In the healing process, Everett, now 66, named her aborted child Heidi. In 1995, she founded The Heidi Group to help women and their families who are facing crisis pregnancies. In 2008, The Heidi Group’s charity prenatal clinic served 1,115 mothers and delivered 1,115 healthy babies. Many women also enrolled in educational programs. 

“We in pro-life are the ones who are really helping women, who are protecting and helping their lives,” she said. “We are the ones saying ‘yes, you can.’” 

Patty Skain | Jefferson City, Mo.

Patty Skain was a lapsed Catholic when, at age 29, she married a practicing Catholic and returned to the sacraments. She saw no conflict with her support of abortion. 

“I believed that in order to be concerned about women’s rights, you have to be pro-choice,” she said. 

Out of work in 1989, she went for a walk and asked God to show her what to do. She passed a “cemetery of the innocents,” a memorial for aborted babies, and, she said, “I came back home pro-life.” 

She applied for and was offered a job with Missouri Right to Life, making less than half of what she earned in her previous state job. 

“What do you do when you pray to God? Do you say, ‘Sorry, not enough money?’” she said. “I took the job and never regretted it. God sent me to do this work.” 

Skain, 57, is now executive director of the organization.  

“Abortion is morally and ethically wrong, and it’s not good for people and for the human society,” she said. “It’s certainly a problem for a woman to deal with an unplanned pregnancy, but selling her an abortion is going to cause more damage. Abortion isn’t the answer.”  

Her years of being pro-choice gave her a compassion for people “who are so confused” by circumstances that they choose abortion.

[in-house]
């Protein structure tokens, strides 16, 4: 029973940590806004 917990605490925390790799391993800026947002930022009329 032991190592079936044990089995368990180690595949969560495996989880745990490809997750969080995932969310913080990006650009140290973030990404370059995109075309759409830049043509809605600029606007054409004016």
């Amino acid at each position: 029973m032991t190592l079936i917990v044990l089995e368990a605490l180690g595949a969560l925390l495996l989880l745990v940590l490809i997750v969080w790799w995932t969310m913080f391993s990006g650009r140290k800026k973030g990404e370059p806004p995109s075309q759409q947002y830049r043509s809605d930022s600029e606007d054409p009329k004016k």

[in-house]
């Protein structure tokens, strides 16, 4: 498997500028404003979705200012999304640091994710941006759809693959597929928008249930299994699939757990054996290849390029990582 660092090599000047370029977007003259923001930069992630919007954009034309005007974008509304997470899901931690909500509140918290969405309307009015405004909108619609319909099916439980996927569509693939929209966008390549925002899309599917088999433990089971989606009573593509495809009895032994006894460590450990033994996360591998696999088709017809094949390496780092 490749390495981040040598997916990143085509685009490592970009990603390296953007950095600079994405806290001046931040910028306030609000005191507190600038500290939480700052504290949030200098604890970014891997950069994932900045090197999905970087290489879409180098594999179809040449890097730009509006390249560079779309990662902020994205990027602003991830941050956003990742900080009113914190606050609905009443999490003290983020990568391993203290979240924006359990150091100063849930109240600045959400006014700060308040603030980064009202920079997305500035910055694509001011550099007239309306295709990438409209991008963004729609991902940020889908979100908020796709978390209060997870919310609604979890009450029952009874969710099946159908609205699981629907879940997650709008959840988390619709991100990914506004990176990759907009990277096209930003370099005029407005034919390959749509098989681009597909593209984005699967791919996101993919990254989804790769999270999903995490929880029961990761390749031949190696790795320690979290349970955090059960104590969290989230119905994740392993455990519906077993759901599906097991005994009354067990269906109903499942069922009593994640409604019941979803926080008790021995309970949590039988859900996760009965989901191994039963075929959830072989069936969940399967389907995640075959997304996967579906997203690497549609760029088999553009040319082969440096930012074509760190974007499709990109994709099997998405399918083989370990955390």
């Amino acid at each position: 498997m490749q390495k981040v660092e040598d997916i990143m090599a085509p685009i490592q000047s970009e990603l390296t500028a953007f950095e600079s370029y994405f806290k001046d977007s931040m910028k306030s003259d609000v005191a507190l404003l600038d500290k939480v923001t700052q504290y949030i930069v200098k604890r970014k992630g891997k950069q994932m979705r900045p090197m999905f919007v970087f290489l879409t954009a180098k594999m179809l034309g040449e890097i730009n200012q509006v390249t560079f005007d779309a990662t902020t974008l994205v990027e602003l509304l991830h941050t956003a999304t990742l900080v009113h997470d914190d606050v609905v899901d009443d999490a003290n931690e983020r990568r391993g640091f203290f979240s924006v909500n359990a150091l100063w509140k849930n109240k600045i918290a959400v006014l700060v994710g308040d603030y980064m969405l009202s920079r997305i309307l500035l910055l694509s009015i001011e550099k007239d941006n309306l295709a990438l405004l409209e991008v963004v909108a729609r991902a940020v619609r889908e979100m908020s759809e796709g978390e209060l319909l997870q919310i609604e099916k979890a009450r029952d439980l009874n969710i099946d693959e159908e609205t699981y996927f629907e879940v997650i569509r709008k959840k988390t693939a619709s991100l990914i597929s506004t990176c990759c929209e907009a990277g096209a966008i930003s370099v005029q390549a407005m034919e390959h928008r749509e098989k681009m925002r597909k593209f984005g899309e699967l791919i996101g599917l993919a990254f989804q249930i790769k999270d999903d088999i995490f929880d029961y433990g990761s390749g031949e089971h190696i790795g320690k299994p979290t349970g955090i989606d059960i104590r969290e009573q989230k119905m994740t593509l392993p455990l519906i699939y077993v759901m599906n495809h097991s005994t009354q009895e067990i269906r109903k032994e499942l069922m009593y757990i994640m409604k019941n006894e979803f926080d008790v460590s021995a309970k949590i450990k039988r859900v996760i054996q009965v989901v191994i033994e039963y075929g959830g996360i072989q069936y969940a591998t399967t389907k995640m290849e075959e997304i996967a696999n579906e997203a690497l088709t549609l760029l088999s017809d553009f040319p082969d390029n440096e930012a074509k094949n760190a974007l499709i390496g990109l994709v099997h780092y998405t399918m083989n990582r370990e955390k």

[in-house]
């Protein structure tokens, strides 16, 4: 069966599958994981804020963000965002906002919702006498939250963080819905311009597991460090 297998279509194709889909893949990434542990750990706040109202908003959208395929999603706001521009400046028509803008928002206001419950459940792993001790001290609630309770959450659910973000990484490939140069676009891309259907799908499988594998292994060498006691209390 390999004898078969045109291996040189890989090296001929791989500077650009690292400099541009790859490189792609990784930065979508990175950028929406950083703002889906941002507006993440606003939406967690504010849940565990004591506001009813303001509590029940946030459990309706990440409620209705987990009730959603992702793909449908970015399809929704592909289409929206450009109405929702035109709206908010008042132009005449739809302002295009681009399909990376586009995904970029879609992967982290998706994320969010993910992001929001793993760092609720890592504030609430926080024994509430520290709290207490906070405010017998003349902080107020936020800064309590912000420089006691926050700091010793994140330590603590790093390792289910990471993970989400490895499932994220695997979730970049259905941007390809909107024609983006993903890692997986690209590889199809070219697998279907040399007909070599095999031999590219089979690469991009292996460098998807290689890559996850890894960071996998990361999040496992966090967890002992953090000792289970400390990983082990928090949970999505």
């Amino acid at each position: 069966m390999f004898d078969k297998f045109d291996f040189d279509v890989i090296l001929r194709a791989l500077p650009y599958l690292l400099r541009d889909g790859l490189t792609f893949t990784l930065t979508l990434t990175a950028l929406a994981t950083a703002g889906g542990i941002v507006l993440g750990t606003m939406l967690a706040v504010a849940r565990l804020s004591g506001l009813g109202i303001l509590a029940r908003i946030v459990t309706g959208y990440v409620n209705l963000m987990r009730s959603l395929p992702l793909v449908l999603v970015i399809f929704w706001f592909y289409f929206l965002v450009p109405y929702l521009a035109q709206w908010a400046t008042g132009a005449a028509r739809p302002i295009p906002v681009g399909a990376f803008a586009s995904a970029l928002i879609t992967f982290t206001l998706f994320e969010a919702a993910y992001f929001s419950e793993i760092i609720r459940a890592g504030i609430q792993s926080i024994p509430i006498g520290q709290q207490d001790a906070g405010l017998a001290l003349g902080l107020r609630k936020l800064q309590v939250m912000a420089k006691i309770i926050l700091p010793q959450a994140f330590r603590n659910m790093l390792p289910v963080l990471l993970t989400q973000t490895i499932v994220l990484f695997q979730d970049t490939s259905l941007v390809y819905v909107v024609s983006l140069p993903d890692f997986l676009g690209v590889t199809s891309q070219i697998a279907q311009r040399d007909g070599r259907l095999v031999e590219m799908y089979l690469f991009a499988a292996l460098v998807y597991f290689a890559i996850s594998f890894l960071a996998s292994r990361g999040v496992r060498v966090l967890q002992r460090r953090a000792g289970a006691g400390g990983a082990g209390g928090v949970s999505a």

“There are many people in the Church who are post-abortive,” she said. “I have talked to them, and they have testified for us. But you don’t bring up that issue to condemn anybody. If you do, they will never heal, and that’s the saddest part of it. It has to be addressed without judgment so that they can seek healing. God forgives us, but they have to be able to forgive themselves.” 

Jeanne Finger | Kansas City, Mo.

 

Politically, it made sense to Jeanne Finger to support a woman’s right to choose an abortion. 

“I found the message of the pro-choice feminists on campus liberating,” Finger told Our Sunday Visitor. “Then after college I met somebody who became my husband, and he was strongly pro-life. We used to have bitter arguments.” 

He is Catholic, she is Presbyterian, and there was additional conflict over natural family planning. Then Finger and her husband were faced with infertility. 

“I came to see that when I wanted to become pregnant, I considered it a baby and a life,” she said. “If I could have that regard for that life and myself, then how could it not be God’s creation for anybody else? I started to see that there was a conflict. You couldn’t be a Christian who believes that God is the author and creator of all life and in the same breath say that it’s OK for women, for personal or political reasons, to choose to end that life. When I couldn’t get pregnant at first, I began to see that this wasn’t about me. It wasn’t about choice. It was about a life.”